Step-by-Step Guide to Canadian Payroll Deductions and Remittance

You must first set up your business with the authorities and receive your Business Number. Otherwise, you will be unable to open a Payroll Account. Once you’re done, as an employer, you’re responsible for paying employees promptly each pay period. You must comply with the Canada Revenue Agency and report payroll deductions accurately and timely.

To do this, you can choose Checkmark Canada Payroll, which provides a complete solution for processing payroll on the go. Here are some simple steps that will tell you how to do payroll in Canada.

As a Canadian Employer, You Must Get the Basics Right Before Running a Payroll

- You must have a registered Business Number as a Canadian employer. With that Business Number, you can apply to open a payroll deduction account with the Canada Revenue Agency (CRA) in order to remit statutory deductions such as Income Tax, Employment Insurance(EI) and the Canada Pension Plan (CPP).

- Before you hire and put employees on the job, you must obtain correct information from them, such as their Social Insurance Number (SIN) and a completed Federal and Provincial TD1 form.

- Diligently make the correct payroll deductions from employees' paycheques each pay period.

- Ensure you remit employees’ payroll deductions along with the employer’s share of employment insurance premiums and Canada Pension Plan (CPP) contributions to the Canada Revenue Agency, which is mandatory.

- Do not forget to file an information return on or before the due date set by the CRA and report each employee's income and deductions on the appropriate T4 or T4A slip.

Let’s learn how to do these in detail.

You’ll Need to Open an Operating Payroll Account with the Canada Revenue Agency.

If you have not applied for a Business Number, then you will have to do that first, which is easy. Simply contact the Canada Revenue Agency.

If you already have a Business Number (BN), you only need to add a payroll program account to your existing BN. The BN is a nine-digit identifier for businesses to simplify their dealings with federal, provincial and municipal governments in Canada. It aims to give each registered business its own unique number.

Obtain Correct Information from Employees, Such as Their Social Insurance Number (SIN) and a Completed Federal and Provincial TD1 Form.

When you hire a new employee, you need to ensure you obtain and examine each employee’s SIN Card as part of the hiring process. When you record the employee’s details, make sure the name is as it appears on the SIN Card. (Remember that SINs with the number 9 indicate the employee is not a Canadian citizen or permanent resident and is authorized to work only for a particular employer with a valid employment authorization issued by Citizenship and Immigration Canada.)

Let the new employee fill out the appropriate federal and provincial Form TD1, Personal Tax Credits Return, which determines how much tax is to be deducted from a person's employment income.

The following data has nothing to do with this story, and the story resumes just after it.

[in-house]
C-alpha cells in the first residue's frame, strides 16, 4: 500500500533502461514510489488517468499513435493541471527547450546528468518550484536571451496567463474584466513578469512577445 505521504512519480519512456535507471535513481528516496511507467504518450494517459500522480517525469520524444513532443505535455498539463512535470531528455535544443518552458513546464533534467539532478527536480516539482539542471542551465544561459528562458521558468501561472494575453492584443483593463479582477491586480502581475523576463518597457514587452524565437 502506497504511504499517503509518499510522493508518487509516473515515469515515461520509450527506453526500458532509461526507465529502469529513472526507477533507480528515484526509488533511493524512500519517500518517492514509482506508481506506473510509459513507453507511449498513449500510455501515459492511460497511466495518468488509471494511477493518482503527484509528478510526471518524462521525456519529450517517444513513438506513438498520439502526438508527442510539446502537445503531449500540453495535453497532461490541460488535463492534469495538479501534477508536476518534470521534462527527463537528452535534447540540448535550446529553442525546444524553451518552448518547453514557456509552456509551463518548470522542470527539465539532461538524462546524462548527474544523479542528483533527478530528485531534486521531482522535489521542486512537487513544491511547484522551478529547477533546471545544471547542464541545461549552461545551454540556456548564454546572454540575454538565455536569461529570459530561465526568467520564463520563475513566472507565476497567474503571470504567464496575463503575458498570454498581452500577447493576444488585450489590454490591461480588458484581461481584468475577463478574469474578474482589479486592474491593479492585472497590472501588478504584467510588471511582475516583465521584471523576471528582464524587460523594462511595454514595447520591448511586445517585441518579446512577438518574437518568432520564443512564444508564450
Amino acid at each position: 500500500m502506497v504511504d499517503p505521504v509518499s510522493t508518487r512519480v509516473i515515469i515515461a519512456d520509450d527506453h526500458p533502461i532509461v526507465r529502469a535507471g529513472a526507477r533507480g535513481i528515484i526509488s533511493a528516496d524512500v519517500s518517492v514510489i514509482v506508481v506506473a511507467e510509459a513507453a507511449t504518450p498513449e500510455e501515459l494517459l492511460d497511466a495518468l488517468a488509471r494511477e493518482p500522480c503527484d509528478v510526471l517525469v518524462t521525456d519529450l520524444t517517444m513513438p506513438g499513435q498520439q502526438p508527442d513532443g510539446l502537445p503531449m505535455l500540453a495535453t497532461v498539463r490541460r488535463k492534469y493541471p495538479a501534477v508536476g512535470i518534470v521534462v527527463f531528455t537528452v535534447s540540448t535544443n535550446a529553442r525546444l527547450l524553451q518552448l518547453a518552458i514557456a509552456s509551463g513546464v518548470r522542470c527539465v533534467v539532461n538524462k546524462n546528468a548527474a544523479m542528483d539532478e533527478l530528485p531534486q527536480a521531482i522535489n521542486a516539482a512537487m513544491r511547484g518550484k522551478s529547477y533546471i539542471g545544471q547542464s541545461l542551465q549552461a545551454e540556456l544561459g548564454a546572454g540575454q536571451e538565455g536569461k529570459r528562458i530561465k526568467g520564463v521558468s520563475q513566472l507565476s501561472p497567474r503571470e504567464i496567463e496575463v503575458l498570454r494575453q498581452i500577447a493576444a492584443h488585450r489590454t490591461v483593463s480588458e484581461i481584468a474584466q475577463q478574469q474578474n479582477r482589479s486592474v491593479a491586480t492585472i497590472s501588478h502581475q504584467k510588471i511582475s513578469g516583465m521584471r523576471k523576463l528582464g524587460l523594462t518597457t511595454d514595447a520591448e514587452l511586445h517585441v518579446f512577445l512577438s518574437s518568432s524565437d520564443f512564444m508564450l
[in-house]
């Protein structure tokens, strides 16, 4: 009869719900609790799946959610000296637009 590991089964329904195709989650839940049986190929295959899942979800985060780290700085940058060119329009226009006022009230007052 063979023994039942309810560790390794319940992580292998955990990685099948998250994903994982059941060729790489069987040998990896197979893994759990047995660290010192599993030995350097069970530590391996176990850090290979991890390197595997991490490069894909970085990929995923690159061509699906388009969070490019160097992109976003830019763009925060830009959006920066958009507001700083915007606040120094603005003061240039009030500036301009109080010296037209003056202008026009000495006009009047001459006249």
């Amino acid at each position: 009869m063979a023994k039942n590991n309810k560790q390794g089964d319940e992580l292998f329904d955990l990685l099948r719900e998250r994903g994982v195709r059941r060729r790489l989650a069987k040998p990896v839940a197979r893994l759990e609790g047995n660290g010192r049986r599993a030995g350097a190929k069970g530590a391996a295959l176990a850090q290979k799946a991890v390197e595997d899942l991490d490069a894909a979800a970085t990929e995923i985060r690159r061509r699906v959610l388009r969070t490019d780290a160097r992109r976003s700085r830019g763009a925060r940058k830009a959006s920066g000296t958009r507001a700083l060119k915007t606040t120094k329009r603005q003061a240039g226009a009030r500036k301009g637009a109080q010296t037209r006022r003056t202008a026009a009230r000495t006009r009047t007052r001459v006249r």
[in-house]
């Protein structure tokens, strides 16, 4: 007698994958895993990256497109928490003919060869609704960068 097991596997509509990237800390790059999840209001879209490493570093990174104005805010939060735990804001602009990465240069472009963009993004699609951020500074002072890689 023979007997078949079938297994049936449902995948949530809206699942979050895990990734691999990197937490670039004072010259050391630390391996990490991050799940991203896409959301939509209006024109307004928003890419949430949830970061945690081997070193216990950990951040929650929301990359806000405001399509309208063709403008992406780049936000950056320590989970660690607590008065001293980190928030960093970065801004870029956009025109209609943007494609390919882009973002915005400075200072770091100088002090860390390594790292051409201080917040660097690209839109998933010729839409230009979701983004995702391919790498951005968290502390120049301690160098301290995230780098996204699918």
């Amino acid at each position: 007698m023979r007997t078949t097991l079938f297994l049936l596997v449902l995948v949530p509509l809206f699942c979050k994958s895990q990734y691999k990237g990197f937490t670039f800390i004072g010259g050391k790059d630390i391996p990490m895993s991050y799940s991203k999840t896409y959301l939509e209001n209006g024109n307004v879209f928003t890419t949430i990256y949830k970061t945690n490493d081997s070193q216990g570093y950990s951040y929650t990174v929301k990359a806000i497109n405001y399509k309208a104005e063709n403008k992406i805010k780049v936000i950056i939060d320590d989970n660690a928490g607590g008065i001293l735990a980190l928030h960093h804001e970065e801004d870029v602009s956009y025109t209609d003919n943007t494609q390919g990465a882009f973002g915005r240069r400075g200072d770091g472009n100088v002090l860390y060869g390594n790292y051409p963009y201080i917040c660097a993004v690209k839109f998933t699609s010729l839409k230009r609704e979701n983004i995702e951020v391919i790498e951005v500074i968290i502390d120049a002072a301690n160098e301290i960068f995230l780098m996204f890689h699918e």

Ensure You Make the Correct Canadian Payroll Deductions from Employees' Pay Each Pay Period.

The employer has an obligation to deduct Canada Pension Plan contributions (CPP), Employment Insurance premiums (EI) and Income Tax from the remuneration in each pay period. You will need to remit these deductions along with the employer’s share of CPP and EI to the Canada Revenue Agency (CRA) on a regular basis.

You will be on the radar of the Canada Revenue Agency if you fail to…

  • Deduct the required amounts.
  • Remit the deducted amount from employee.
  • Remit the amount before the due date. After the due date, the CRA will assess and impose a penalty.

Employers also have the responsibility to report employees’ income and deductions on the appropriate payroll forms, T4 and T4A. The employer is also obliged to complete and issue an ROE (Record of Employment) within five days of when the employee stops working for the company.

Perks and Other Remunerations

Anything you provide to an employee other than money may be considered to be a taxable benefit. Examples include boarding and lodging, the use of a company car, parking or a low-interest loan. If an employee's pay involves taxable benefits, these need to be added to an employee's income each pay period before you make any payroll deductions, because the total income determines the total amount that is subject to source deductions and the taxable benefit may be subject to CPP contributions, EI premiums and income tax deductions, just like any other income.

Now you're prepared to make your Canadian payroll deductions. In general, employers need to deduct three things from an employee’s salary each pay period.

  • Income Tax
  • Canada Pension Plan (CPP) contributions
  • Employment Insurance (EI) premiums.

1. Deducting Income Tax

To find out how much income tax you need to deduct from employees' pay, use the provincial or territorial tables for the province or territory where the employee reports to work. However, the easiest way to do this is to use Checkmark Canada Cloud Payroll’s cloud payroll solution, which is up-to-date and provides a complete solution to run payroll.